When I first came across the Nemo Gogo Elite, I was stunned. I couldn’t wrap my head around the idea of a tent with an inflatable frame that packed down to the size of a grapefruit. What?!? It literally blew my mind that such a thing was possible. That was circa 2011, I have since become much more well read and knowledgeable about the design possibilities in the outdoor tech industry. Nevertheless, I am still impressed by the Nemo Gogo Elite, even if it is not one of my go-to shelter systems.
In 2011, Nemo was just breaking into the mainstream gear industry. Their offerings with sleeping pads and tents were innovative and different, things that don’t necessarily happen often in the outdoor industry. They weren’t quite mainstream yet, at least I had never heard much about them, but they weren’t considered a cottage industry manufacturer. I came across Nemo when I was tooling around backcountry.com or some similar compendium of outdoor gear. I was instantly intrigued by their pole-less 1-2 person tents, as I knew that poles tended to be the heaviest part of any tent. I can’t say, however, that I was intrigued by their staggering price points.
At this point, I knew I needed a tent, so I waited, and waited, and waited, until the Gogo Elite came back into stock and then went on sale. Even though I had researched many other bivy tents, the Gogo Elite still struck me as an intelligently designed, lightweight solution to the single person shelter question. My research was confirmed when it showed up in my Bates mailbox. I knew exactly what to expect, yet I was still surprised by its form factor. I immediately set it up in my living room, ducking in an out of it with a wide array of sleeping bag/gear set ups. Sadly, I didn’t really get to use the bivy until the summer of 2013 when I led a backpacking trip in the Olympics and Cascade Mountain Ranges in Washington.
After putting it to use, I was still excited by the Gogo Elite, but my fantasies about the realities of life in a single-wall bivy sack had vanished. While many other words come to mind when trying to sum up my experiences in bivy sacks, one word comes to mind: Condensation. This is a problem that plagues the vast majority of bivy set ups. Temperature differences and minimal ventilation lead to an almost certain build up of moisture on the walls of your tent. You can basically guarantee that you will wake up to water droplets clinging precariously to the canopy above your head each morning. For me, this meant that I had to gingerly wiggle my way out of the bivy without scraping or disturbing too much of the hanging water with my sleeping bag. It was quite a process to behold. Once out of the bivy, the deflation and packing process is quite simple: unstake and roll up. Done. The condensation on the interior does mean that you will often be packing your tent away wet, which is not ideal because it increases the weight of the tent and means that it will be soggy at the end of the day. This can be rectified if you shake it out and hang it up once you get to camp.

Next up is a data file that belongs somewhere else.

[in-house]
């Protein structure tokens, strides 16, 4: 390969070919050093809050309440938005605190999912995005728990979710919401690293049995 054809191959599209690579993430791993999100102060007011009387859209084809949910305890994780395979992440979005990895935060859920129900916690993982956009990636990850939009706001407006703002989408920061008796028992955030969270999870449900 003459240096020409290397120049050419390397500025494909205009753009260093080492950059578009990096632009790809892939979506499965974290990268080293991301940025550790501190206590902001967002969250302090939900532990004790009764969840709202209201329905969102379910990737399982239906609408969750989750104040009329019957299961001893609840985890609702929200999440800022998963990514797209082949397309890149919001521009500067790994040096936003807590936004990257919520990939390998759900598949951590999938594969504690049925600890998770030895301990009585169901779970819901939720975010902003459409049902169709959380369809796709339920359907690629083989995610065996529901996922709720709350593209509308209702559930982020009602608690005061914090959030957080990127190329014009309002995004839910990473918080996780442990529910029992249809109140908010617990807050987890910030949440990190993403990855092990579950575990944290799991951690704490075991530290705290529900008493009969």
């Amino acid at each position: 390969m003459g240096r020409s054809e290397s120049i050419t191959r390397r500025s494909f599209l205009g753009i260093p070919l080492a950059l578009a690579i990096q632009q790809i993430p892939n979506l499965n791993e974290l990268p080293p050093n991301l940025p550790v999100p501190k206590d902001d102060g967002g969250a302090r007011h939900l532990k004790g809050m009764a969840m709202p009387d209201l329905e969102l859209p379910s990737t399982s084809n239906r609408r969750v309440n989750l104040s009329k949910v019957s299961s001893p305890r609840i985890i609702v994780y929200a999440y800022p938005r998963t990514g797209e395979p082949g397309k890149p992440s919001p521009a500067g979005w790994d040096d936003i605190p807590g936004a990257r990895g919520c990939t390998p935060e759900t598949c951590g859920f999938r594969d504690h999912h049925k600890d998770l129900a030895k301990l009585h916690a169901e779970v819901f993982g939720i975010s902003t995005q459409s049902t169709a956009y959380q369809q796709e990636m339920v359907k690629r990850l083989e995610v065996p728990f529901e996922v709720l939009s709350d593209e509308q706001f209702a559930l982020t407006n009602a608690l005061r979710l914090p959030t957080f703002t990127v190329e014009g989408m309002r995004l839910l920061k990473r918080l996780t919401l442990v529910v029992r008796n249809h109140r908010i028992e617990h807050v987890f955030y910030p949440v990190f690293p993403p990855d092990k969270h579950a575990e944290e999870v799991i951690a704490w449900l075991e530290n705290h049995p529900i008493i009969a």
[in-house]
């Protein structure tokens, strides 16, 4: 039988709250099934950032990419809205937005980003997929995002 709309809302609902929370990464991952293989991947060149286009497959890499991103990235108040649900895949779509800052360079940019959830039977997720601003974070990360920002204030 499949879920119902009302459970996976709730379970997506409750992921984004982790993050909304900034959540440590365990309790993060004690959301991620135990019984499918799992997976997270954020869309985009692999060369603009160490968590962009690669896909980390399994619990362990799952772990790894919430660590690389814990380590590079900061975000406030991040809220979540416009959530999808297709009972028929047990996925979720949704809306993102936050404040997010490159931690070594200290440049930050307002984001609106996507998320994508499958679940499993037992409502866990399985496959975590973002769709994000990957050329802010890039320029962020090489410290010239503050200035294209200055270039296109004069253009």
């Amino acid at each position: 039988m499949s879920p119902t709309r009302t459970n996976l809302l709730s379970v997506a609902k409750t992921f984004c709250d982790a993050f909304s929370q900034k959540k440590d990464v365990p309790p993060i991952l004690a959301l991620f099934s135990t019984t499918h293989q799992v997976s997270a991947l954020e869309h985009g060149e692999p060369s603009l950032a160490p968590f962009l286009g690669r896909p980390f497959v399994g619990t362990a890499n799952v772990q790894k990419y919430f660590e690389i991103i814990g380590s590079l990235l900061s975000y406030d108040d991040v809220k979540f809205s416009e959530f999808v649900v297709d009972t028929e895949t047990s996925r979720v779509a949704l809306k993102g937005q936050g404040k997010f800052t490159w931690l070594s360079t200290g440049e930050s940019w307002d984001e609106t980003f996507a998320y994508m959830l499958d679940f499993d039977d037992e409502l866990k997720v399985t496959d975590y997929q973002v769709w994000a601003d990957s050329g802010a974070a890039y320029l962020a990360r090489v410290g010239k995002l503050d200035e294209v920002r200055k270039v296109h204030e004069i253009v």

Sleeping inside the bivy is not overly claustrophobic. The air-filled tubing keeps the ceiling of the bivy far above your resting head position. While the tent is relatively tall, it is not very wide. There is not much wiggle room. I generally sleep with a Enlightened Equipment quilt, so that I can spread out more effectively, but this bivy is better suited to a traditional mummy-style sleeping bag. The contoured and tight shape of the bivy is a tight fit for an average size male like myself (5’10”, 175 lbs.). It is definitely long enough for me, but I wouldn’t want to be much broader than I am.
Another downside of this bivy, and all other bivys, is that you can’t store much gear in the bivy with you. This means you either have to pick and choose what you want to bring in or weatherproof your bag and leave it outside. While this is a negative associated with just about any bivy, the Gogo Elite does actually offer some interior space for gear storage. I had at least a foot to a foot and half of space above my head where I could store essentials and even some clothes. Don’t plan on changing your clothes inside the bivy though… Ha.
All in all, this bivy is feature-rich, lightweight, and high-tech, but despite all of its advancements it fails to fully address the standard bivy-related issues. Is it worth the top dollar price tag? Probably not.
Now, I know significantly more about the status of 1-person shelter offerings. THere are many companies that specialize in lightweight, compact, and comprehensive shelter systems. Tarp Tent, Mountain Laurel Designs, High Mountain Gear all offer alternatives to the Gogo Elite that are potentially cheaper and definitely better designed. The Gogo Elite is a mainstream attempt at an ultralight shelter, which isn’t necessarily a good thing.
When it comes to ultralight, cottage industry is currently the way to go!
The Bare Bones
Product Name: Nemo Gogo Elite Bivy
Features: Fully taped seams, inflatable, lightweight
Available Colors: Yellow, Camouflage, and Green
Recommended Uses: Fast packing, ultralight, bike touring
Weight: 29 oz